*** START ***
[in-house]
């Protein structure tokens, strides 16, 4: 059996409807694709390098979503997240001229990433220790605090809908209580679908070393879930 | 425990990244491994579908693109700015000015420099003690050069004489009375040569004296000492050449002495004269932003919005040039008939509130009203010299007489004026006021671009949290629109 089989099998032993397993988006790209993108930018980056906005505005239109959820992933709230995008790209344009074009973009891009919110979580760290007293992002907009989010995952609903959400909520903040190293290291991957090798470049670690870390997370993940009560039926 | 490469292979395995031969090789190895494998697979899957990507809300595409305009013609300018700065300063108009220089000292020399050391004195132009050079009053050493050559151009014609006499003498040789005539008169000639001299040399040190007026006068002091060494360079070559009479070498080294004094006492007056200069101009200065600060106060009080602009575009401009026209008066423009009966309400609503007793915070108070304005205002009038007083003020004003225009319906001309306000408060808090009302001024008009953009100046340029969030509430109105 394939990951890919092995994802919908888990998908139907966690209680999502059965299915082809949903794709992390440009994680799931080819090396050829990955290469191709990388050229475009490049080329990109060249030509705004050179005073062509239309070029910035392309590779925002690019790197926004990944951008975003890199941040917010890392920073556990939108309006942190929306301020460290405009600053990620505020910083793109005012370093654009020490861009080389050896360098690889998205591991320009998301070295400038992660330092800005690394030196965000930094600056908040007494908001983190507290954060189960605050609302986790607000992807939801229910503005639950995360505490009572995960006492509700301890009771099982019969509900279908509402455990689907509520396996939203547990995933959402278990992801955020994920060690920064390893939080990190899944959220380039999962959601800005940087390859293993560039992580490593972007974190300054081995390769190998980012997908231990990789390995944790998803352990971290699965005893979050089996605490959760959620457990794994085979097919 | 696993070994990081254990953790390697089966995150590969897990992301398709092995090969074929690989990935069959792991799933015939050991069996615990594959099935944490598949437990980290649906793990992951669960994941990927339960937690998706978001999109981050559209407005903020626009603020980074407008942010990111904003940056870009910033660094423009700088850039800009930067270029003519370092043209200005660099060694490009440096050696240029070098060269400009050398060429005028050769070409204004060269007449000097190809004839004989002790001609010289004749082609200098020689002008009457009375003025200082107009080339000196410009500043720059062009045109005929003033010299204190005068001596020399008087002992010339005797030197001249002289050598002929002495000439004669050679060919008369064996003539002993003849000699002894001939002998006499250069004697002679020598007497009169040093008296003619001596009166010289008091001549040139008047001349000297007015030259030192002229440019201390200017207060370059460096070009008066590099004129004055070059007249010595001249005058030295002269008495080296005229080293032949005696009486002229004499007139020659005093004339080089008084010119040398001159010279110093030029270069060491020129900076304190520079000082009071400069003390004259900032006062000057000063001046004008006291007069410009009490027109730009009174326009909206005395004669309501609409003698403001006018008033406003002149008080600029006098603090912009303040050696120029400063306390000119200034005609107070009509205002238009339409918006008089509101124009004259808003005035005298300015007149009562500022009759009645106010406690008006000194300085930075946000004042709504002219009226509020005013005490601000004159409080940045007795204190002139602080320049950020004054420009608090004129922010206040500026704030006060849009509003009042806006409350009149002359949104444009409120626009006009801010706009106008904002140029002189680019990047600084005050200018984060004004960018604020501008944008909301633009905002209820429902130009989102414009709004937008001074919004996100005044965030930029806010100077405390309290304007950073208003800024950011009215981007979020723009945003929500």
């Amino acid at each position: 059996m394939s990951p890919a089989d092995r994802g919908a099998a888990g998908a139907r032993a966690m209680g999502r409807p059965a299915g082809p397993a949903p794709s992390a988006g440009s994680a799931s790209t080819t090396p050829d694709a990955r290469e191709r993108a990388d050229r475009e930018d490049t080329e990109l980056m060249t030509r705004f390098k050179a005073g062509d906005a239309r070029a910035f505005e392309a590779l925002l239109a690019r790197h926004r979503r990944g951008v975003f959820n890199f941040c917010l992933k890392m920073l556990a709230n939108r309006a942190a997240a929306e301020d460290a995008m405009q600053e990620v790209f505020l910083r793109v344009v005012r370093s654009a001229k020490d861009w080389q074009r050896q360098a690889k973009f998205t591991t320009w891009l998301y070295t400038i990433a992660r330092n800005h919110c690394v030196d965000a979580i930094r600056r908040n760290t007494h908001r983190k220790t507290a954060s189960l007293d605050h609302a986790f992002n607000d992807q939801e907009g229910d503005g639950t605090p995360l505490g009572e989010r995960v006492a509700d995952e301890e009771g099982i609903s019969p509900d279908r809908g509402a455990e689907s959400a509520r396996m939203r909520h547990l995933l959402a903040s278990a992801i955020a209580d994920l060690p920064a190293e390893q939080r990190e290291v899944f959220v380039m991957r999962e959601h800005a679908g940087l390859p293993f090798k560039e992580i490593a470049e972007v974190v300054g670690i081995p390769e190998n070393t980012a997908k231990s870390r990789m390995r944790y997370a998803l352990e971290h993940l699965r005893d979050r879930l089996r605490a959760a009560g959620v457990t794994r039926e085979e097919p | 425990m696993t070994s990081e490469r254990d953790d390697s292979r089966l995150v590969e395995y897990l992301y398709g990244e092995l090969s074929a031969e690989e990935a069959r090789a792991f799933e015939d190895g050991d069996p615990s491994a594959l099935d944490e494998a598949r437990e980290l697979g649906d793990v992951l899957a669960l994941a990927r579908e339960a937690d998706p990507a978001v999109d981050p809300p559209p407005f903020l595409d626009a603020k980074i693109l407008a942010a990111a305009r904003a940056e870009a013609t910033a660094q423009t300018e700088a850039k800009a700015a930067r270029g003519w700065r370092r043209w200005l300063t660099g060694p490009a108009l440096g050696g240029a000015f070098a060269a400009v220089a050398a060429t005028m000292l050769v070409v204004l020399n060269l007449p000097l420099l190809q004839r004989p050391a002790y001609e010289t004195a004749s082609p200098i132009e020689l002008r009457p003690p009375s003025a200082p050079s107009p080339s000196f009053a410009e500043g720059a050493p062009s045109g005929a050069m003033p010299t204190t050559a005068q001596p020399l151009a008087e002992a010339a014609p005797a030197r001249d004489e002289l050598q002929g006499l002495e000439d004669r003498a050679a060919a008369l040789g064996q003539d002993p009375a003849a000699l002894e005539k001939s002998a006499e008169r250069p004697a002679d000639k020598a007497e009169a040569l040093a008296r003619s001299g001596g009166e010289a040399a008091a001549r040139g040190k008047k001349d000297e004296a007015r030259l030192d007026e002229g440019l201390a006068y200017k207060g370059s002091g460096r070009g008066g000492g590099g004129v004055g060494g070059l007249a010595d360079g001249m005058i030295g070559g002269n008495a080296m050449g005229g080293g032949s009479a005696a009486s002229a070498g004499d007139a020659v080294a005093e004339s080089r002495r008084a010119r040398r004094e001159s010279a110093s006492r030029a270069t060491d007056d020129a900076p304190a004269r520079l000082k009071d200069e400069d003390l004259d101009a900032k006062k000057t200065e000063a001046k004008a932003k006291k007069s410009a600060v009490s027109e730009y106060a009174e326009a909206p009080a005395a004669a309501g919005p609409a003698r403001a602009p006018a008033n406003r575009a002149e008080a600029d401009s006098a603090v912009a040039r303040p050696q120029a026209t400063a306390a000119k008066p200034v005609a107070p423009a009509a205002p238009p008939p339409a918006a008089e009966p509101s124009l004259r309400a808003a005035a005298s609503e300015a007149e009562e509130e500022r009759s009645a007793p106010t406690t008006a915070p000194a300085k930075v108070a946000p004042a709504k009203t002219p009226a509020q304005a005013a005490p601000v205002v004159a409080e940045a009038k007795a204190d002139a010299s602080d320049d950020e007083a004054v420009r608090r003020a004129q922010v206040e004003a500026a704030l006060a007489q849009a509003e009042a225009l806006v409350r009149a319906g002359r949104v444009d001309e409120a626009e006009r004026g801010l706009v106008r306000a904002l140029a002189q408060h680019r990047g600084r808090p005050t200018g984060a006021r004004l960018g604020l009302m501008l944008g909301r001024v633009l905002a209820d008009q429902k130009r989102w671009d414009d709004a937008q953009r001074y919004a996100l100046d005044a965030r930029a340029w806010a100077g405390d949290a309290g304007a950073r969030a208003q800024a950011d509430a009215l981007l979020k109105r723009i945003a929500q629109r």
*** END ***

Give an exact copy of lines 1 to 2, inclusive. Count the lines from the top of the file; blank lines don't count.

[in-house]
């Protein structure tokens, strides 16, 4: 059996409807694709390098979503997240001229990433220790605090809908209580679908070393879930 | 425990990244491994579908693109700015000015420099003690050069004489009375040569004296000492050449002495004269932003919005040039008939509130009203010299007489004026006021671009949290629109 089989099998032993397993988006790209993108930018980056906005505005239109959820992933709230995008790209344009074009973009891009919110979580760290007293992002907009989010995952609903959400909520903040190293290291991957090798470049670690870390997370993940009560039926 | 490469292979395995031969090789190895494998697979899957990507809300595409305009013609300018700065300063108009220089000292020399050391004195132009050079009053050493050559151009014609006499003498040789005539008169000639001299040399040190007026006068002091060494360079070559009479070498080294004094006492007056200069101009200065600060106060009080602009575009401009026209008066423009009966309400609503007793915070108070304005205002009038007083003020004003225009319906001309306000408060808090009302001024008009953009100046340029969030509430109105 394939990951890919092995994802919908888990998908139907966690209680999502059965299915082809949903794709992390440009994680799931080819090396050829990955290469191709990388050229475009490049080329990109060249030509705004050179005073062509239309070029910035392309590779925002690019790197926004990944951008975003890199941040917010890392920073556990939108309006942190929306301020460290405009600053990620505020910083793109005012370093654009020490861009080389050896360098690889998205591991320009998301070295400038992660330092800005690394030196965000930094600056908040007494908001983190507290954060189960605050609302986790607000992807939801229910503005639950995360505490009572995960006492509700301890009771099982019969509900279908509402455990689907509520396996939203547990995933959402278990992801955020994920060690920064390893939080990190899944959220380039999962959601800005940087390859293993560039992580490593972007974190300054081995390769190998980012997908231990990789390995944790998803352990971290699965005893979050089996605490959760959620457990794994085979097919 | 696993070994990081254990953790390697089966995150590969897990992301398709092995090969074929690989990935069959792991799933015939050991069996615990594959099935944490598949437990980290649906793990992951669960994941990927339960937690998706978001999109981050559209407005903020626009603020980074407008942010990111904003940056870009910033660094423009700088850039800009930067270029003519370092043209200005660099060694490009440096050696240029070098060269400009050398060429005028050769070409204004060269007449000097190809004839004989002790001609010289004749082609200098020689002008009457009375003025200082107009080339000196410009500043720059062009045109005929003033010299204190005068001596020399008087002992010339005797030197001249002289050598002929002495000439004669050679060919008369064996003539002993003849000699002894001939002998006499250069004697002679020598007497009169040093008296003619001596009166010289008091001549040139008047001349000297007015030259030192002229440019201390200017207060370059460096070009008066590099004129004055070059007249010595001249005058030295002269008495080296005229080293032949005696009486002229004499007139020659005093004339080089008084010119040398001159010279110093030029270069060491020129900076304190520079000082009071400069003390004259900032006062000057000063001046004008006291007069410009009490027109730009009174326009909206005395004669309501609409003698403001006018008033406003002149008080600029006098603090912009303040050696120029400063306390000119200034005609107070009509205002238009339409918006008089509101124009004259808003005035005298300015007149009562500022009759009645106010406690008006000194300085930075946000004042709504002219009226509020005013005490601000004159409080940045007795204190002139602080320049950020004054420009608090004129922010206040500026704030006060849009509003009042806006409350009149002359949104444009409120626009006009801010706009106008904002140029002189680019990047600084005050200018984060004004960018604020501008944008909301633009905002209820429902130009989102414009709004937008001074919004996100005044965030930029806010100077405390309290304007950073208003800024950011009215981007979020723009945003929500």